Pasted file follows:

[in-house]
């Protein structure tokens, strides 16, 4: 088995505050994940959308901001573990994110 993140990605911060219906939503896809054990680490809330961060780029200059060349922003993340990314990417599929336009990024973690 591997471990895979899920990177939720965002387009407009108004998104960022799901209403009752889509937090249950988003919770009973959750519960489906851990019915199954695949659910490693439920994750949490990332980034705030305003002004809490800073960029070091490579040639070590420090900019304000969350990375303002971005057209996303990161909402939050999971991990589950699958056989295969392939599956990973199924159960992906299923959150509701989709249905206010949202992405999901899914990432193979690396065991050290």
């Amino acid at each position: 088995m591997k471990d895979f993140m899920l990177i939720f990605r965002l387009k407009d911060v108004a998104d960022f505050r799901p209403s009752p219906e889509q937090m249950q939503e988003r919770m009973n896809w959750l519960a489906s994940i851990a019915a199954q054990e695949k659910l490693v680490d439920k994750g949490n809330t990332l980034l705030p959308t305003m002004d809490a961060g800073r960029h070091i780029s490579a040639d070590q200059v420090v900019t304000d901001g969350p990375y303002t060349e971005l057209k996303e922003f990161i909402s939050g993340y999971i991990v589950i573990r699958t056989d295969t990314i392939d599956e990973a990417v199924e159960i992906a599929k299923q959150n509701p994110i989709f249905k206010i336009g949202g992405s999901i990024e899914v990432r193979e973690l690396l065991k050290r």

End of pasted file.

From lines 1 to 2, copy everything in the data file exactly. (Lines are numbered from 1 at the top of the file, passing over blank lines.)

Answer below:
[in-house]
């Protein structure tokens, strides 16, 4: 088995505050994940959308901001573990994110 993140990605911060219906939503896809054990680490809330961060780029200059060349922003993340990314990417599929336009990024973690 591997471990895979899920990177939720965002387009407009108004998104960022799901209403009752889509937090249950988003919770009973959750519960489906851990019915199954695949659910490693439920994750949490990332980034705030305003002004809490800073960029070091490579040639070590420090900019304000969350990375303002971005057209996303990161909402939050999971991990589950699958056989295969392939599956990973199924159960992906299923959150509701989709249905206010949202992405999901899914990432193979690396065991050290």